Patient-Centered Outcome Assessment May Lead to Different Conclusions and Different Treatment Decisions | Page 2
Published Online: June 20, 2014
Robert M. Kaplan, PhD, chief science officer, Agency for Healthcare Research and Quality
Many of the controversies in contemporary medicine are related to the differences between the PCOR perspective and the emphasis on more traditional surrogate markers. For example, a current debate centers on the aggressive management of high blood pressure in the elderly. Even though aggressive management of blood pressure in older adults may reduce the chances of stroke, there is some concern that it will result in an increase in heart attacks, diminished cognitive functioning, and an increase in falls.17 Laser focus on measures of blood pressure may miss the bigger, and perhaps more important, quality-of-life picture that is most important to patients. There are also examples of studies that fail to achieve changes in biological surrogate markers, but do find changes in important patient-reported outcomes. For example, rehabilitation for patients with chronic obstructive pulmonary disease rarely results in changes in measures of lung function. Yet, these studies consistently observe improvements in functional status and quality of life.18
Differences in conclusions between the PCOR perspective and traditional investigation are not rare. In large clinical trials, for example, it is common to observe changes in biological process variables without finding differences in life expectancy or health-related quality of life.19 We expect continuing methodological discussions about the value of patient-reported experience. PCOR is a relatively new area of research investigation, and we need to learn more about how to reliably assess patient experience and how to integrate the patient perspective into the clinical decision- making process. To date, the best evidence from PCOR is rarely absorbed into clinical care.20 But AHRQ and PCORI are committed to a rigorous research agenda on these topics. Advancing research methodologies, including new approaches to clinical research, should inform this discussion by centering medical decision- making on the preferences of the most important stakeholder— the patient.
Author Affiliation: Robert M. Kaplan, PhD, is chief science officer at the Agency for Healthcare Research and Quality, Rockville, MD.
Address Correspondence to: Associate editorial director Nicole Beagin: email@example.com; 609-716-7777 ext. 131.
1. Kaplan RM, Ries AL. Quality of life: concept and definition. COPD. 2007;4(3):263- 271.
2. Smith WB, Safer MA. Effects of present pain level on recall of chronic pain and medication use. Pain. 1993;55(3):355-361.
3. Brown DS, Jia H, Zack MM, Thompson WW, Haddix AC, Kaplan RM. Using health-related quality of life and quality-adjusted life expectancy for effective public health surveillance and prevention. Expert Rev Pharmacoecon Outcomes Res. 2013;13(4):425-427.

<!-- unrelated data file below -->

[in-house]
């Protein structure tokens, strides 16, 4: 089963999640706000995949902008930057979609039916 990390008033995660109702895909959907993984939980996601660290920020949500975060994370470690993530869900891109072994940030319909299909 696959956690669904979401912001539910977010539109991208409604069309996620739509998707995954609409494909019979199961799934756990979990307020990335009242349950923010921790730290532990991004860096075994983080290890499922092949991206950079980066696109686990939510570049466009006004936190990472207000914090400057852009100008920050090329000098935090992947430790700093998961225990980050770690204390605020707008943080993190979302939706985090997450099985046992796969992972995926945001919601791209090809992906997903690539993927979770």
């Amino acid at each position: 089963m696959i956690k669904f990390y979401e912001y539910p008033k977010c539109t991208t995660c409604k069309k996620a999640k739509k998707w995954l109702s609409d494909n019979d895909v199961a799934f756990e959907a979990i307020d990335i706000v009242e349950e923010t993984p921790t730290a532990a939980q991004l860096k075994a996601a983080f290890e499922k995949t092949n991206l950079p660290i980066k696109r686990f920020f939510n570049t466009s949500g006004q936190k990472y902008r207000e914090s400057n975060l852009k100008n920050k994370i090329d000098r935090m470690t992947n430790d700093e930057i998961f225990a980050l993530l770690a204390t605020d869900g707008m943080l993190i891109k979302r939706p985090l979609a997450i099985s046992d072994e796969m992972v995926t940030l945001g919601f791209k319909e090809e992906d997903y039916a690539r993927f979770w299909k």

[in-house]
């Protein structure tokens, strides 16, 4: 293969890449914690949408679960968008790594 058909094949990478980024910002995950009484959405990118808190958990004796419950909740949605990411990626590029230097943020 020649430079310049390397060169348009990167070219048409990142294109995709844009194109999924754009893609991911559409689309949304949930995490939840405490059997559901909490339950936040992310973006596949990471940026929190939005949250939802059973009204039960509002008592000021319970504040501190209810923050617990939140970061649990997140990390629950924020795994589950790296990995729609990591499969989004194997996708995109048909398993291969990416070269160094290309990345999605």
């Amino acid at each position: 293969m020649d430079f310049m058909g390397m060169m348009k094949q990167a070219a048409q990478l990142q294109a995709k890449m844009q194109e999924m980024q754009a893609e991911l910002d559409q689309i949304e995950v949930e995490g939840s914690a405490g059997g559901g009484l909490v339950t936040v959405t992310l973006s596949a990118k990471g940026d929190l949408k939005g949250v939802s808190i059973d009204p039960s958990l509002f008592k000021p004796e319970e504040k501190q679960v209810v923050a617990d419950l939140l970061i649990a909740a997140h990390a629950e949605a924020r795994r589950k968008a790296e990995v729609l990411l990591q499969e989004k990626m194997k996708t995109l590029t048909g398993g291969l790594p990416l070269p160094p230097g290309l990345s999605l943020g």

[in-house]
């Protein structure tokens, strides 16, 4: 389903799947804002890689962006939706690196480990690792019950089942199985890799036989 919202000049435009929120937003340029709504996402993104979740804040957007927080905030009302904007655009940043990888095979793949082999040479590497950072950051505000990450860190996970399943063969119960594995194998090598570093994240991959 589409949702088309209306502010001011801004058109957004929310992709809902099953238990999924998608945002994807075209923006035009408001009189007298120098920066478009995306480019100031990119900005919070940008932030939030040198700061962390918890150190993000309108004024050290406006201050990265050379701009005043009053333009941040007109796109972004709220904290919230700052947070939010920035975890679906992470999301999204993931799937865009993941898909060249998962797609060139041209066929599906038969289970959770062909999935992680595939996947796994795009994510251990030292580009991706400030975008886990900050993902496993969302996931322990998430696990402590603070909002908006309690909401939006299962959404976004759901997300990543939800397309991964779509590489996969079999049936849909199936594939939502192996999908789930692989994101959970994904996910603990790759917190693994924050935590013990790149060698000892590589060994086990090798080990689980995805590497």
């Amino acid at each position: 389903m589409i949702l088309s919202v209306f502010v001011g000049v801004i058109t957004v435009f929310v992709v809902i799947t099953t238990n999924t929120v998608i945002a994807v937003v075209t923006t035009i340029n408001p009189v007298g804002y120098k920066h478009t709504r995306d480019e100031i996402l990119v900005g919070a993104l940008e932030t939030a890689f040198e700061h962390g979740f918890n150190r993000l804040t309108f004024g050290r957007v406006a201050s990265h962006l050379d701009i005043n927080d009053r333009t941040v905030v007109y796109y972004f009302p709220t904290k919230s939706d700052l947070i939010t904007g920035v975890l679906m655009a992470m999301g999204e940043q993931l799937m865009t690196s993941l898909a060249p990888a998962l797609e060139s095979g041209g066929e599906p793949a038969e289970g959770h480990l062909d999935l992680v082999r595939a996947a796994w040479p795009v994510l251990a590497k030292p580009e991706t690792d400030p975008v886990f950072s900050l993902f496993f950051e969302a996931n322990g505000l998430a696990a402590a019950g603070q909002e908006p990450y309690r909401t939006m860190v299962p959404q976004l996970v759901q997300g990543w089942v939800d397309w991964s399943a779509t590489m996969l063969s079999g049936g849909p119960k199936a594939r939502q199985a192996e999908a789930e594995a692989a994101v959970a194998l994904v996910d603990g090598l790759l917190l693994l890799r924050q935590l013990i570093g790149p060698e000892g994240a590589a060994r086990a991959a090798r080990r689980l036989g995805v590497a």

4. Cherepanov D, Palta M, Fryback DG, Robert SA, Hays RD, Kaplan RM. Gender differences in multiple underlying dimensions of health-related quality of life are associated with sociodemographic and socioeconomic status. Med Care. 2011;49(11):1021-1030.
5. Kaplan RM. Diseases, Diagnoses, and Dollars. New York, NY: Springer; 2009.
6. Yost KJ, Thompson CA, Eton DT, et al. The Functional Assessment of Cancer Therapy - General (FACT-G) is valid for monitoring quality of life in patients with non-Hodgkin lymphoma. Leuk Lymphoma. 2013;54(2):290-297.
7. Speight J, Sinclair AJ, Browne JL, Woodcock A, Bradley C. Assessing the impact of diabetes on the quality of life of older adults living in a care home: validation of the ADDQoL Senior. Diabet Med. 2013;30(1):74-80.
8. Fteropoulli T, Stygall J, Cullen S, Deanfield J, Newman SP. Quality of life of adult congenital heart disease patients: a systematic review of the literature. Cardiol Young. 2013;23(4):473-485.
9. Ellwood PM. Shattuck lecture--outcomes management: a technology of patient experience. New Engl J Med. 1988;318(23):1549-1556.
10. Kaplan RM. Two pathways to prevention. Am Psychol. 2000;55(4):382-396.
11. Kaplan RM. Quality of life: an outcomes perspective. Arch Phys Med Rehabil. 2002;83(12, suppl 2):S44-S50.
12. Kaplan RM. Behavior as the central outcome in health care. Am Psychol. 1990; 45(11):1211-1220.
13. Kaplan RM. The Ziggy theorem: toward an outcomes-focused health psychology. Health Psychol. 1994;13(6):451-460.
14. Gøtzsche PC, Jorgensen KJ. Screening for breast cancer with mammography. Cochrane Database Syst Rev. 2013;6:CD001877.
15. Miller AB, Wall C, Baines CJ, Sun P, To T, Narod SA. Twenty-five-year follow-up for breast cancer incidence and mortality of the Canadian National Breast Screening Study: randomised screening trial. BMJ. 2014;348:g366.
16. Kaplan RM. Health outcome models for policy analysis. Health Psychol. 1989;8(6): 723-735.
17. Mancia G, Grassi G. Aggressive blood pressure lowering is dangerous: the J-curve: pro side of the arguement. Hypertension. 2014;63(1):29-36.
18. Ries AL, Kaplan RM, Limberg TM, Prewitt LM. Effects of pulmonary rehabilitation on physiologic and psychosocial outcomes in patients with chronic obstructive pulmonary disease. Ann Intern Med. 1995;122(11):823-832.
19. Gerstein HC, Miller ME, et al.; Action to Control Cardiovascular Risk in Diabetes Study G. Effects of intensive glucose lowering in type 2 diabetes. New Engl J Med. 2008;358(24):2545-2559.
20. Han PK, Kobrin S, Breen N, et al. National evidence on the use of shared decision making in prostate-specific antigen screening. Ann Fam Med. 2013;11(4):306-314.